However, depending on the sensor characteristic, adjusting the offset at cold temperatures can lead to
increased deviation at higher temperatures, which makes single-point calibration questionable (see the left
diagram of Figure 12).
In order to achieve high accuracy, it is necessary to also adapt the slope of the typical characteristics to
the slope of the sensor, which is known as gain adjustment. Because a slope is defined by two
coordinates in the voltage-temperature diagram, a second reference temperature, such as the boiling point
of water at 100°C, is required to determine the second sensor output voltage.
A calibration that applies offset and gain adjustment to a sensor characteristic is known as two-point or
dual-point calibration.
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T)
VTy
=a2
·T
V(
T)
+b
·T
p(T)
+V
Output Voltage
S(0
)
V
Increased
Offset(100)
initial
Offset(100)
S(
T)
0
100
Temperature
=a2
·T
V
S(
T)
+b
·T
+
V
VS
(0)
S(
T)
ΔVS VS(100) – VS(0)
G=
=
ΔVT VT(100) – VT(0)
0
100
Temperature
=
G·
a2
·T
Output Voltage
V(
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Output Voltage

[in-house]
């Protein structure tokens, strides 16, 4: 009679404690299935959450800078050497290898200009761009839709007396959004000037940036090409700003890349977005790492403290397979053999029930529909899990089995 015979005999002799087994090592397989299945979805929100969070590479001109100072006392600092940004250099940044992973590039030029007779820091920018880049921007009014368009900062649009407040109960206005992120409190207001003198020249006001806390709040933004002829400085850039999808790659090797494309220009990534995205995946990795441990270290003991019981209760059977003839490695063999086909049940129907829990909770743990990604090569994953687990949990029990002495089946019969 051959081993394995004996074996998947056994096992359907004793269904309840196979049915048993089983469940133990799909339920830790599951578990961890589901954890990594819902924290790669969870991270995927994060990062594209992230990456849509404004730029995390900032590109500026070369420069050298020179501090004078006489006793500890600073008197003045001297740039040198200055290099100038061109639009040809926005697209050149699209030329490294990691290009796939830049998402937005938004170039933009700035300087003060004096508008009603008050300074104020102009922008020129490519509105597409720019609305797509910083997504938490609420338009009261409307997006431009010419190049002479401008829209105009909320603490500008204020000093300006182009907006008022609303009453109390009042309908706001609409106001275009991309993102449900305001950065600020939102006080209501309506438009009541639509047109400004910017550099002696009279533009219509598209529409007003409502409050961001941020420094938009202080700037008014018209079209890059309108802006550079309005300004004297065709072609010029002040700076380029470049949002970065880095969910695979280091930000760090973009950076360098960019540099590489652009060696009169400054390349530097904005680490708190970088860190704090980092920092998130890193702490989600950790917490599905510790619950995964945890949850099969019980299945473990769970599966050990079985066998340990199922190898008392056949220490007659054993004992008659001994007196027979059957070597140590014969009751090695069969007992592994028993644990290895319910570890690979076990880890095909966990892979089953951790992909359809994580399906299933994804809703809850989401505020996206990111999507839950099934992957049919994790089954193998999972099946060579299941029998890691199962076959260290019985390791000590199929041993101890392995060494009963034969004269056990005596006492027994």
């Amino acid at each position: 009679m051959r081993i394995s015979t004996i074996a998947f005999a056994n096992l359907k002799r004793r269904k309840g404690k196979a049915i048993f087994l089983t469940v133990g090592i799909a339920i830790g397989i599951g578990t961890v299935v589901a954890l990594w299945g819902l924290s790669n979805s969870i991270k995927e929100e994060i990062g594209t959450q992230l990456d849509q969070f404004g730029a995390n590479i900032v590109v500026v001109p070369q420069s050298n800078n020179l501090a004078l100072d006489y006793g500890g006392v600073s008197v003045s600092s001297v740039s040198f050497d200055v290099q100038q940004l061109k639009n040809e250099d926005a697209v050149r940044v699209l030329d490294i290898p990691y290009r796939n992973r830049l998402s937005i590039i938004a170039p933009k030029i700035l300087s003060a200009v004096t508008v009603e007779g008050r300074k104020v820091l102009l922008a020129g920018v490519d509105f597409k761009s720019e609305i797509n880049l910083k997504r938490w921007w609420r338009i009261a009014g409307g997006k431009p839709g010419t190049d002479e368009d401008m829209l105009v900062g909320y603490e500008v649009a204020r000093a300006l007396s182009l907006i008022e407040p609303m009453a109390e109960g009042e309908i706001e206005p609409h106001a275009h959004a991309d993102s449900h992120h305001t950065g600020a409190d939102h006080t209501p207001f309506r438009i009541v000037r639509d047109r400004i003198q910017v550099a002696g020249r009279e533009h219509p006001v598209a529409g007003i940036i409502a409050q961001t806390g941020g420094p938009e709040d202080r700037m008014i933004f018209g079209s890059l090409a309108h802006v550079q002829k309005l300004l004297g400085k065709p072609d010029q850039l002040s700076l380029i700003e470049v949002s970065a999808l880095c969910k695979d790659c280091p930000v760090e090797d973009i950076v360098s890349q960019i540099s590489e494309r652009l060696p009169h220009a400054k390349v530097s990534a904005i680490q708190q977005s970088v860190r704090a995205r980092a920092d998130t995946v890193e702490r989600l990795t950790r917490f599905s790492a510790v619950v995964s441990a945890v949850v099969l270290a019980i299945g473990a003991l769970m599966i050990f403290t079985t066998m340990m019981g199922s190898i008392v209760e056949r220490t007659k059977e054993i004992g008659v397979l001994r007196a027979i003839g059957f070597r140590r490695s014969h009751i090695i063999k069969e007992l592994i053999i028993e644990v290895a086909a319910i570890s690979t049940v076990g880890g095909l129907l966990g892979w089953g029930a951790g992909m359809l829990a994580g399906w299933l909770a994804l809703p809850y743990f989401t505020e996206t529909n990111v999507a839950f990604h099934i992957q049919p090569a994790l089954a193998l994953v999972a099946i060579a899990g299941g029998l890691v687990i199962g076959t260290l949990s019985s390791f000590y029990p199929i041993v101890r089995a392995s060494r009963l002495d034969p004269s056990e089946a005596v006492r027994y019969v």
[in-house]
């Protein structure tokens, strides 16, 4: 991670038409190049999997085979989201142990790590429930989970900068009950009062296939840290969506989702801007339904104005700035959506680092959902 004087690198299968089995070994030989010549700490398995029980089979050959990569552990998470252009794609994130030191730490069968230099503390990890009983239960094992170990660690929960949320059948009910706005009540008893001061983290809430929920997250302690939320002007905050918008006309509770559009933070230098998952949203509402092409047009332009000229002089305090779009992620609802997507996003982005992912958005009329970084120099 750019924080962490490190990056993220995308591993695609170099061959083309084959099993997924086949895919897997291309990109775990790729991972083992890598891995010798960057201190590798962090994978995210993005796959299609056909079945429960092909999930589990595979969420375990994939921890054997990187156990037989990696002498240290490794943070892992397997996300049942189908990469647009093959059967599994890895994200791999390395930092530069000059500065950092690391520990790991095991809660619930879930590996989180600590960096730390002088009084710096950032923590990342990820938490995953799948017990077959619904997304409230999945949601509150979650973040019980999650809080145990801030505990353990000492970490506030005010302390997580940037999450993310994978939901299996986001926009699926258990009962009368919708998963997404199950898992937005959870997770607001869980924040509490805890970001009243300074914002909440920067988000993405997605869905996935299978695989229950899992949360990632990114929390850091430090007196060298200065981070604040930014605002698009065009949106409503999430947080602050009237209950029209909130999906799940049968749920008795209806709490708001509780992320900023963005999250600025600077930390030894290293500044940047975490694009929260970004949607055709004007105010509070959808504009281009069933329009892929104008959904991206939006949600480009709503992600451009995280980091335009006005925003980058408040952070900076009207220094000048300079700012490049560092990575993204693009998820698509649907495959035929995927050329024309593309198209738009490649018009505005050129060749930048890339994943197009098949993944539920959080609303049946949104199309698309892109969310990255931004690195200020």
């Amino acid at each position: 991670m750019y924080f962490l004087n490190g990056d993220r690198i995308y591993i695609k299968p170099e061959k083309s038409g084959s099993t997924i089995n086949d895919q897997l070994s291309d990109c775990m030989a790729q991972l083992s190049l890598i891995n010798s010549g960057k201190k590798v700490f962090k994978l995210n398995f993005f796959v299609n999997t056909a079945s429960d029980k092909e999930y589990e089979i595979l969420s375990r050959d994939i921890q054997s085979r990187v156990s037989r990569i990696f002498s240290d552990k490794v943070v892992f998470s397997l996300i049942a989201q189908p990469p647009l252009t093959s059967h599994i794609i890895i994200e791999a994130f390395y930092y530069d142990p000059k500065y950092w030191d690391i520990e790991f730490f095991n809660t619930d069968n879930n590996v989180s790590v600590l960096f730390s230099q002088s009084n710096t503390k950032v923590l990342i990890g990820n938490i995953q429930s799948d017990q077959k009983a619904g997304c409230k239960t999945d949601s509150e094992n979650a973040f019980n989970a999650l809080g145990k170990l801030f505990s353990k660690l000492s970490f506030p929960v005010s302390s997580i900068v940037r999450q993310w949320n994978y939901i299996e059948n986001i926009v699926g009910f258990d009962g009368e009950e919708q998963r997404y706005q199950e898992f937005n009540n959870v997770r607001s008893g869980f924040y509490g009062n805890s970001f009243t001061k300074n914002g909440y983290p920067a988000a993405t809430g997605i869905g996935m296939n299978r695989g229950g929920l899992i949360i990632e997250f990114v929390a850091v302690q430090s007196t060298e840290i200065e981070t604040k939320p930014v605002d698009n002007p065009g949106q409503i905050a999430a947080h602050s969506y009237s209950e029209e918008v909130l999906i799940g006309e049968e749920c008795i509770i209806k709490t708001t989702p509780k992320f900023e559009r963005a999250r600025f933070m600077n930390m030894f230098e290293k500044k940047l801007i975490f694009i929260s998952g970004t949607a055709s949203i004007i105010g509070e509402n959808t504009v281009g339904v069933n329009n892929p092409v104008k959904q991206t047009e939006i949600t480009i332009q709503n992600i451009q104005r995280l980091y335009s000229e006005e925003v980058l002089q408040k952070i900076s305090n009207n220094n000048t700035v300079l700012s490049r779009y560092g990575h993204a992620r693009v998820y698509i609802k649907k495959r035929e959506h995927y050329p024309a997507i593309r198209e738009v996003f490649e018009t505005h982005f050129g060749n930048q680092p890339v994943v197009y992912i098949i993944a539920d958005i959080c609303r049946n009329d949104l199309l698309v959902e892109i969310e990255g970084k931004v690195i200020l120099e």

ΔVS
ΔVT
Offset(0)
Accuracy and Calibration
+
G·
b
·T
+
V
S(
0)
0
Temperature
100
Figure 12. Two-Point Calibration Requires Offset Adjustment (left),
Gain Adjustment (middle) to Yield the Final Transfer Function (right)
In this example, the typical output characteristic of the LMT70 in the LMT70, LMT70A ±0.1°C Precision
Analog Temperature Sensor, RTD and Precision NTC Thermistor IC Data Sheet ) (see Figure 11) is
approximated by the least-square fitting method. In this case, use a second order polynomial of the form:
VTyp(T ) = a × T 2 + b × T + c
(5)
Then, the output voltages of the actual sensor are measured at 0°C and 100°C.
For a first offset adjustment, VS(0) is used to replace c in Equation 5.
V(T ) = a × T 2 + b × T + VS(0)
(6)
Then, the ratio of the actual sensor slope to the typical sensor slope, also known as Gain, is computed
using Equation 7.
G=
DVS VS(100) - VS(0)
=
DVT VT (100) - VT (0)
(7)
The a and b coefficients are then multiplied with G to yield Equation 8.